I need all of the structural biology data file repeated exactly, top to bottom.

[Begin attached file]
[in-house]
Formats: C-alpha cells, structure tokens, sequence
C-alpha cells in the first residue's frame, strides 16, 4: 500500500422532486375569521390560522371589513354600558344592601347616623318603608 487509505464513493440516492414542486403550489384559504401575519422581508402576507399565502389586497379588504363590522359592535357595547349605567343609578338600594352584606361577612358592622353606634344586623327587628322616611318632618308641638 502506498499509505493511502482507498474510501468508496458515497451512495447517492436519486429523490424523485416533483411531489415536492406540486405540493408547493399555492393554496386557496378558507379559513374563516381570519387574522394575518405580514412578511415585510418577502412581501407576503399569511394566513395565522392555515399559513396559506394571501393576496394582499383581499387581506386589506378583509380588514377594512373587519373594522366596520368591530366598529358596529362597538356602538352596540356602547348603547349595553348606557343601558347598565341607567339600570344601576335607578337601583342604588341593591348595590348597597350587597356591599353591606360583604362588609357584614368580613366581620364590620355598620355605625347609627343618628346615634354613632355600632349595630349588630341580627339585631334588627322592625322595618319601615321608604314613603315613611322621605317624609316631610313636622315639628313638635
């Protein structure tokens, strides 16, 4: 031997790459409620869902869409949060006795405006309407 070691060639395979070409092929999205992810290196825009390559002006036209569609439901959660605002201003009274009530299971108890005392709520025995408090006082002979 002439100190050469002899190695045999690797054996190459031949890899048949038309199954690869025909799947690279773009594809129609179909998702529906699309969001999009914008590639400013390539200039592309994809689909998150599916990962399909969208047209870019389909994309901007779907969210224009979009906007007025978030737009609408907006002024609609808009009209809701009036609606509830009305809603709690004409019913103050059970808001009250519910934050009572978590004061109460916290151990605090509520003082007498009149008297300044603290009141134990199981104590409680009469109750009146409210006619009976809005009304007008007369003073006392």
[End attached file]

[in-house]
Formats: C-alpha cells, structure tokens, sequence
C-alpha cells in the first residue's frame, strides 16, 4: 500500500422532486375569521390560522371589513354600558344592601347616623318603608 487509505464513493440516492414542486403550489384559504401575519422581508402576507399565502389586497379588504363590522359592535357595547349605567343609578338600594352584606361577612358592622353606634344586623327587628322616611318632618308641638 502506498499509505493511502482507498474510501468508496458515497451512495447517492436519486429523490424523485416533483411531489415536492406540486405540493408547493399555492393554496386557496378558507379559513374563516381570519387574522394575518405580514412578511415585510418577502412581501407576503399569511394566513395565522392555515399559513396559506394571501393576496394582499383581499387581506386589506378583509380588514377594512373587519373594522366596520368591530366598529358596529362597538356602538352596540356602547348603547349595553348606557343601558347598565341607567339600570344601576335607578337601583342604588341593591348595590348597597350587597356591599353591606360583604362588609357584614368580613366581620364590620355598620355605625347609627343618628346615634354613632355600632349595630349588630341580627339585631334588627322592625322595618319601615321608604314613603315613611322621605317624609316631610313636622315639628313638635
């Protein structure tokens, strides 16, 4: 031997790459409620869902869409949060006795405006309407 070691060639395979070409092929999205992810290196825009390559002006036209569609439901959660605002201003009274009530299971108890005392709520025995408090006082002979 002439100190050469002899190695045999690797054996190459031949890899048949038309199954690869025909799947690279773009594809129609179909998702529906699309969001999009914008590639400013390539200039592309994809689909998150599916990962399909969208047209870019389909994309901007779907969210224009979009906007007025978030737009609408907006002024609609808009009209809701009036609606509830009305809603709690004409019913103050059970808001009250519910934050009572978590004061109460916290151990605090509520003082007498009149008297300044603290009141134990199981104590409680009469109750009146409210006619009976809005009304007008007369003073006392």